Bonus: On Evil Robot Monkey by Mary Robinette Kowal

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*Spoiler Free(Visit Spoiler Ratings and Guidelines for ThinkyRead’s spoiler policy).

Before reading this post, I suggest you read Evil Robot Monkey on Mary Robinette Kowal’s blog. It’s only about 5 minutes long!

I’ve decided to add in a bonus short story discussion at the end of every month. Why? Because short stories are often neglected in the literary world, making way for Best Selling Novels. Short stories are great! Quick and smart, they’re the perfect way to fit reading into an uber busy lifestyle. But enough about short stories, let’s talk about Evil Robot Monkey!

I’ve not yet read a short story that I’ve engaged with as much as I have with Mary Robinette Kowal’s Evil Robot Monkey. Of course, I should know better than to doubt a Hugo-award winning author when she says “I will write a story called Evil Robot Monkey and it will make you weep.”

Though written half on a dare to write another Harry Potter story (Harry Potter and the Evil Robot Monkey- get it? Harry potter? Oh, how clever), this 950 word story contains one of the most fully developed characters I’ve ever encountered. Especially in short fiction.

The first thing we learn about Sly is his emotional state, how he is not able to connect with other people or living things, but with the inanimate clay sliding through his hands. We learn how much the act of creating matters to him, especially when a group of school kids interrupt this sacred time.

Sly’s seamless transition from human to chimp really attests to Kowal’s skill as a writer and introduces so beautifully the main conflict: Poor Sly doesn’t belong in a cage, but he won’t be accepted amongst society. No wonder the thing he connects with most is a lump of clay. Clay that can be shaped and molded into whatever he wants it to be, which in a sense, reflects how he secretly wishes he could shape his own self and fit into whatever shape he wanted.

In addition to this enlightening commentary on Sly’s self-conflict, this story presents questions about the outside world. I get the impression that Sly is a part of some long-term experiment. The researchers obviously don’t see him as a human- why then would he be put on display? Sly has no community except for  Vern, who seems to understand that he’s more than just a chimp. He’s a chimp with feelings who can communicate effectively, think reasonably, and create beautiful art… just like humans.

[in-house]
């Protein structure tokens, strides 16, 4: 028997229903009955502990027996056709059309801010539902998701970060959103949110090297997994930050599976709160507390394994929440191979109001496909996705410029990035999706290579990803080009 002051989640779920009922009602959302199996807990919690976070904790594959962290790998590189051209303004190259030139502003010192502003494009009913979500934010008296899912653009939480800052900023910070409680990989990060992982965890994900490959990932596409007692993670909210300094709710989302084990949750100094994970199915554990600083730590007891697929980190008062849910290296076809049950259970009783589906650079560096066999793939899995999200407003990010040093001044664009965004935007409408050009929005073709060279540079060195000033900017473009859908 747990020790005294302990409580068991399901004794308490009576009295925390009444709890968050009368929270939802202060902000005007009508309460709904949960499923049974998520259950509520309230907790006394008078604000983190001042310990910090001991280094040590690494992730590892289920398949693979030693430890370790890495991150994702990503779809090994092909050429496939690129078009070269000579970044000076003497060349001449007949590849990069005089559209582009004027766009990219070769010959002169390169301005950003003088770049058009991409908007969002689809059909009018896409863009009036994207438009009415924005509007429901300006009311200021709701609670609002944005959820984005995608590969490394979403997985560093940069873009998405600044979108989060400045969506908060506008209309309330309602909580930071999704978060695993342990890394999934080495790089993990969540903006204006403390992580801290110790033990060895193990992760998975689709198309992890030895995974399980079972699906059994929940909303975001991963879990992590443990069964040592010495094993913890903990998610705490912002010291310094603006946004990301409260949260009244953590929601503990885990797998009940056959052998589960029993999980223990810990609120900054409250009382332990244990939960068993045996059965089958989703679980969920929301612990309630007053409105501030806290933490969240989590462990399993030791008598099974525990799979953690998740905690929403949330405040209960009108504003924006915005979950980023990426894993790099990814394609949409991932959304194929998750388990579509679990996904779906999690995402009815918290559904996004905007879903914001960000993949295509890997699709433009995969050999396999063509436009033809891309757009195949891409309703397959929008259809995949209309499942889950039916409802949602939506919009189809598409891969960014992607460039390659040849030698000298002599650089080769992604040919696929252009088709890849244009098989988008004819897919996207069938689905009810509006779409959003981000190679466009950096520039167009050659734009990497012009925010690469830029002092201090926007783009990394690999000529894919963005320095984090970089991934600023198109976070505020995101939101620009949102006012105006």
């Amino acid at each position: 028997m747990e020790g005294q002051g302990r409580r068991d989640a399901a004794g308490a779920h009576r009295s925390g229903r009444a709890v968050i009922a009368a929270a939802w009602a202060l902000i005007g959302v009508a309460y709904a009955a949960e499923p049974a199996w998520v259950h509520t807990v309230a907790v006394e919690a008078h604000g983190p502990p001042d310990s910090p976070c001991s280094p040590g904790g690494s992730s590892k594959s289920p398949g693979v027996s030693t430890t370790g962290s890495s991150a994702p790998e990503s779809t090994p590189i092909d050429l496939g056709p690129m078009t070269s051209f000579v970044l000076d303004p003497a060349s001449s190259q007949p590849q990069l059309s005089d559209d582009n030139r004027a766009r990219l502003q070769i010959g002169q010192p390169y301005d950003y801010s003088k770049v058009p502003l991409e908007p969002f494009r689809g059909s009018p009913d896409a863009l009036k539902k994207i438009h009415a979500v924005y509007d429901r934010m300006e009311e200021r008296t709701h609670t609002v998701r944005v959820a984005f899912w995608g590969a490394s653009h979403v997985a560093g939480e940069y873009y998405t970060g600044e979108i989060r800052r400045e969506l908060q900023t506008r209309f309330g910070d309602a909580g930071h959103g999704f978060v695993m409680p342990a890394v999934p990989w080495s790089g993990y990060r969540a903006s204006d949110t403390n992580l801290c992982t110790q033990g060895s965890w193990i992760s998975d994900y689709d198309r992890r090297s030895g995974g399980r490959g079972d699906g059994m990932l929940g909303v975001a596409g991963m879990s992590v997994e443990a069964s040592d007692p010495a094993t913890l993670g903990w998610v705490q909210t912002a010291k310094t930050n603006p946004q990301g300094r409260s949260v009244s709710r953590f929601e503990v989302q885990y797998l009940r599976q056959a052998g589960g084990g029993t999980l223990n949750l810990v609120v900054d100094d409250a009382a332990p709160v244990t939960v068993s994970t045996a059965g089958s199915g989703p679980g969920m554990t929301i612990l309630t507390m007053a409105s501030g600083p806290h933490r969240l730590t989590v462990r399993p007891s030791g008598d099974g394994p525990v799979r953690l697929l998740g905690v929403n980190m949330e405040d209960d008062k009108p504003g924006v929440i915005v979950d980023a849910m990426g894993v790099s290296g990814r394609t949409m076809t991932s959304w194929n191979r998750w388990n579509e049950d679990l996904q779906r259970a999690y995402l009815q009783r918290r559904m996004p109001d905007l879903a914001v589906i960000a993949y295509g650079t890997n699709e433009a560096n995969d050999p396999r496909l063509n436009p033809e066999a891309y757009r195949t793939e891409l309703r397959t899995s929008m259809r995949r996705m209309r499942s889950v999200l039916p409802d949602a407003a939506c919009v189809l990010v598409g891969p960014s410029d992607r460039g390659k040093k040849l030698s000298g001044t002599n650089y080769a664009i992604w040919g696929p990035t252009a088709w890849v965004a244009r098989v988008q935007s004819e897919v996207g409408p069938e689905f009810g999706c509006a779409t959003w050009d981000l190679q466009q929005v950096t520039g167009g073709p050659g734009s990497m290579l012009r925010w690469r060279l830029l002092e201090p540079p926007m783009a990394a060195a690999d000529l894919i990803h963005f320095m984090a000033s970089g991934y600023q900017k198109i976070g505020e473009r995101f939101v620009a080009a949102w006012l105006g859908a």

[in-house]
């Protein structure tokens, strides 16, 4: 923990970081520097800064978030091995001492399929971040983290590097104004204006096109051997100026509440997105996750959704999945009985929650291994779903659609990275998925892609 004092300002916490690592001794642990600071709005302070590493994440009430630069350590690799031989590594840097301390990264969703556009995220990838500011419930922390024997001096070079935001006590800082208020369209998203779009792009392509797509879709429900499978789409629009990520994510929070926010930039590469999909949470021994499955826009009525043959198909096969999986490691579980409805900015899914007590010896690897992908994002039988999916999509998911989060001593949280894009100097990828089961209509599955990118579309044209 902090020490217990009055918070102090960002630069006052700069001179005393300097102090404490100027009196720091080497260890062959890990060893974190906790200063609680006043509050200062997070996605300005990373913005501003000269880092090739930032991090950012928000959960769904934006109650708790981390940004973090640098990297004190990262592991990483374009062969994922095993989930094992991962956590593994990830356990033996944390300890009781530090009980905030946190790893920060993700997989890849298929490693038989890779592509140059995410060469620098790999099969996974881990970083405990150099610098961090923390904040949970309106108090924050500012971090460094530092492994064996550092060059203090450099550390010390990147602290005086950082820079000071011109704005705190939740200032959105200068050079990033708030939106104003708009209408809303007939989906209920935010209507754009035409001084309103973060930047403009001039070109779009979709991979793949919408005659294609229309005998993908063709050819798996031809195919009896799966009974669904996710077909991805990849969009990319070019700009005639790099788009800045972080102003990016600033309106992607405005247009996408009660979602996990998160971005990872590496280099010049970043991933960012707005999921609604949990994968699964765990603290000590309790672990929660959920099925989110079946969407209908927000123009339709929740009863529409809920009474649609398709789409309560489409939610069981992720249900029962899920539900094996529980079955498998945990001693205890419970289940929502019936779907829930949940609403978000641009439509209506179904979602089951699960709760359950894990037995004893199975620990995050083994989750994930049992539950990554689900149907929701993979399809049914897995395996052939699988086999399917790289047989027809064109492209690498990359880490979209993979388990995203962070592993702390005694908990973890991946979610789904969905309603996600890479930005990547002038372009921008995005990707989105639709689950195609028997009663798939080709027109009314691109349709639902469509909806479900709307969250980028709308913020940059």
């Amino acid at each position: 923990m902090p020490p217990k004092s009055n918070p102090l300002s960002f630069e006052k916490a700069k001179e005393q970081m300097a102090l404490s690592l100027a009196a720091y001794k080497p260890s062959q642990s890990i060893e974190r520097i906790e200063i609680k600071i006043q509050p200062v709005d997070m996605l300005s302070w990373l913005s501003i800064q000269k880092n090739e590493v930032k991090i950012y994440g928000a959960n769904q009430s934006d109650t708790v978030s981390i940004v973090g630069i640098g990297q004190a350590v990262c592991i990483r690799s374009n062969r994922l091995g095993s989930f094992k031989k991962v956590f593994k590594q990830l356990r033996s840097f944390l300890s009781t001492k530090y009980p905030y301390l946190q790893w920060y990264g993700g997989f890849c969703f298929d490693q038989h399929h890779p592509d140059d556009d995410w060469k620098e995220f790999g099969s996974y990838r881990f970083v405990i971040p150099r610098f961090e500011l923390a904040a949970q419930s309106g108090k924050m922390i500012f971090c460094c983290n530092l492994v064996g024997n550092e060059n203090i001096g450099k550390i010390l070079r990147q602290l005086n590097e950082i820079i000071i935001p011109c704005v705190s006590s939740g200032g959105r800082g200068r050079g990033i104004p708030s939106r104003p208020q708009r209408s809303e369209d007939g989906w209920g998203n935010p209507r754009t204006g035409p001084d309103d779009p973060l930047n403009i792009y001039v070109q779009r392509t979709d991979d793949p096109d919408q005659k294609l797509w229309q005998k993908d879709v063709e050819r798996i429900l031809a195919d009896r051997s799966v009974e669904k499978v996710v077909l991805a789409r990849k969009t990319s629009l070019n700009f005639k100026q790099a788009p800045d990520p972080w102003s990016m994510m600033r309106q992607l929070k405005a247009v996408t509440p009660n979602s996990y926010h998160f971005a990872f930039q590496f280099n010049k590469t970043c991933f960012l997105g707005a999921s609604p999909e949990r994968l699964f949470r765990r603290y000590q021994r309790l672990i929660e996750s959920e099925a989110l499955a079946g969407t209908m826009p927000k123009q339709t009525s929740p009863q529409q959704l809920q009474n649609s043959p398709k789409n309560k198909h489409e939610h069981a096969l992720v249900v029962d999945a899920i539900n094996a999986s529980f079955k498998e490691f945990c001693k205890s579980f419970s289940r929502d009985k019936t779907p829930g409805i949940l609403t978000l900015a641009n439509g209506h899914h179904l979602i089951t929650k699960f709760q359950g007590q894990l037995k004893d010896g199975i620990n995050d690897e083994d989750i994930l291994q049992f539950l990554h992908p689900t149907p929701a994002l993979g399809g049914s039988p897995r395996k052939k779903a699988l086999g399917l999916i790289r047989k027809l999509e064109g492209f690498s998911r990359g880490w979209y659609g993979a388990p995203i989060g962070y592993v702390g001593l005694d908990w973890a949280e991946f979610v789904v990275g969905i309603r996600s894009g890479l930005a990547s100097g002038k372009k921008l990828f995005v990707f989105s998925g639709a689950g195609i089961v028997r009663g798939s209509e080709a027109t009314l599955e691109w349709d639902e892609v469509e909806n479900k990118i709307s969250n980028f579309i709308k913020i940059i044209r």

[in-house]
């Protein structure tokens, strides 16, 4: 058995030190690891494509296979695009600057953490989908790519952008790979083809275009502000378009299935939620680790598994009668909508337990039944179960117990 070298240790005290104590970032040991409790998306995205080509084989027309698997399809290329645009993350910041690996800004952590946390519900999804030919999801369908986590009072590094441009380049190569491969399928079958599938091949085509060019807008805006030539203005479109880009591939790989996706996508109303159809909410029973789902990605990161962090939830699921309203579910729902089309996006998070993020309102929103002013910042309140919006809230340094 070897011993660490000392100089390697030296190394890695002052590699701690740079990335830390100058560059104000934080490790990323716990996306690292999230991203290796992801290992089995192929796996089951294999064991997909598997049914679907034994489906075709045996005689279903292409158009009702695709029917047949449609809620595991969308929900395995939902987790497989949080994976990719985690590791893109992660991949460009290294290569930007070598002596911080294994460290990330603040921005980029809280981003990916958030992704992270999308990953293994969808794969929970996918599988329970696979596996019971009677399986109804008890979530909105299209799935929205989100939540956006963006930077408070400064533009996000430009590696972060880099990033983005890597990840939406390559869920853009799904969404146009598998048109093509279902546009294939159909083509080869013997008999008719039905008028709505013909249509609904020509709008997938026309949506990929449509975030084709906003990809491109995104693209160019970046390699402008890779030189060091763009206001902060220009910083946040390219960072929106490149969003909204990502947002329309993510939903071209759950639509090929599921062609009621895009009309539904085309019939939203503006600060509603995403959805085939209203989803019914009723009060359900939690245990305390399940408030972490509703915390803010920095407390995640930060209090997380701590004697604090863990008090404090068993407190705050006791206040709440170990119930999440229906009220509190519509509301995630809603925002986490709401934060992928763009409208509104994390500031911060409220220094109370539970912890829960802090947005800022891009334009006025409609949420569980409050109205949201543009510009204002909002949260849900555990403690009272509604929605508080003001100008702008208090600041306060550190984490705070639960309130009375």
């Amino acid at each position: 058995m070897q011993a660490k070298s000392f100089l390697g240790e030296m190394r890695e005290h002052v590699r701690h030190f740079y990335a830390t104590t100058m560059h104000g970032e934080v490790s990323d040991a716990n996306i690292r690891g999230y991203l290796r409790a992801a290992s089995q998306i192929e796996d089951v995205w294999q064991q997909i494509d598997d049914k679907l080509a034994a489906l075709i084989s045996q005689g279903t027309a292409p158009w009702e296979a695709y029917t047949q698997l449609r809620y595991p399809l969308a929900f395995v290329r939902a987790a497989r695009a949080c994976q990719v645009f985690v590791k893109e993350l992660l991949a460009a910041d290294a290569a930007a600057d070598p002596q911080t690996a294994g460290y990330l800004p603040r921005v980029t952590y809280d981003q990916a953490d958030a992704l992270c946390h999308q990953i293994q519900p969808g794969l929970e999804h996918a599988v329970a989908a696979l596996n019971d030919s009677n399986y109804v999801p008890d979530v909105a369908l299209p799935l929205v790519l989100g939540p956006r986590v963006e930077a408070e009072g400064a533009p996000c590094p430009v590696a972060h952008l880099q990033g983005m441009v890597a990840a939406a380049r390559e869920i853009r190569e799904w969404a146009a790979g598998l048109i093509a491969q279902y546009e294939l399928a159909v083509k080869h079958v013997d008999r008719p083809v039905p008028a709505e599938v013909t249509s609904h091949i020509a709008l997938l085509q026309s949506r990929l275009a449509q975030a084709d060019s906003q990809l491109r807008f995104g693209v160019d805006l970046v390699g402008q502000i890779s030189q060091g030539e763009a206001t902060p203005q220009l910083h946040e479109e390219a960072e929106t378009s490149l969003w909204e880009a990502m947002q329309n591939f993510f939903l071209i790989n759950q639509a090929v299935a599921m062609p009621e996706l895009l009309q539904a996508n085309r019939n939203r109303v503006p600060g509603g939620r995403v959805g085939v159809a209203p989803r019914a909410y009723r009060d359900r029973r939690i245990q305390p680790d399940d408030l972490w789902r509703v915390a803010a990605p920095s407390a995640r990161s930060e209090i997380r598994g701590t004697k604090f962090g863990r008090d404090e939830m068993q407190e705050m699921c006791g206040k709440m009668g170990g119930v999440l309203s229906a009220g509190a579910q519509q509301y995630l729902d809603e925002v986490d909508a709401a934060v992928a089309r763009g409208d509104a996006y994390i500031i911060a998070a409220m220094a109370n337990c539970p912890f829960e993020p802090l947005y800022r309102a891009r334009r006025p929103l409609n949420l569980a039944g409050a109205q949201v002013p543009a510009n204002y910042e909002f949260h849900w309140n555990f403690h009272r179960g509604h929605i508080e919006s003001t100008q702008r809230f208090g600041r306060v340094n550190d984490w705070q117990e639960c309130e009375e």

I want to know who made Sly this way, ripping him away from apedom and plopping him into humandom. Did they know what they were doing? Was it meant in kindness or thoughtless cruelty? Did they have a reason, or did they just want to test the limits of their own abilities? Or his? As I continue to ponder this monstrous act, Sly seems more human than his captors.

Just by being, Sly challenges the very definition of humanity. Is humanity limited to those with human bodies? Is it a cognitive mind? A soul?

This is a bittersweet story. There really is nothing for Sly. No interaction, no place, no purpose. The only thing left for him is his pottery, his only escape from this hellish limbo someone else decided it was okay to force upon him. Even that is slowly being taken away.

Head out to Mary Robinette Kowal’s blog to read the full story for free. If you like it, consider supporting both her and the podcast by using this link to pick up one of her books from Amazon. :)

4 Responses to Bonus: On Evil Robot Monkey by Mary Robinette Kowal

  1. Jazz says:

    Yesh! Short stories! Thank The Lord!

    • Abigail Endsley says:

      I know! They’re so underrated! Short stories are like… like the Doctor Who episode called Blink. Self-contained. You need no introduction and there is nothing coming directly after it. But they make you hungry for MORE!

      We should read and write more of them.

      • Bryan Kelly says:

        I watched Blink at the request of a friend… then my completionist self had me starting at the first episode of the reboot series and the plastic mannequins of death… kinda lost me. I should probably try again. ;)

        • Abigail Endsley says:

          Oh Bryan. That’s the best possible outcome! No one said a self-contained story can’t be the hook that drags you into the all-consuming series. ;)

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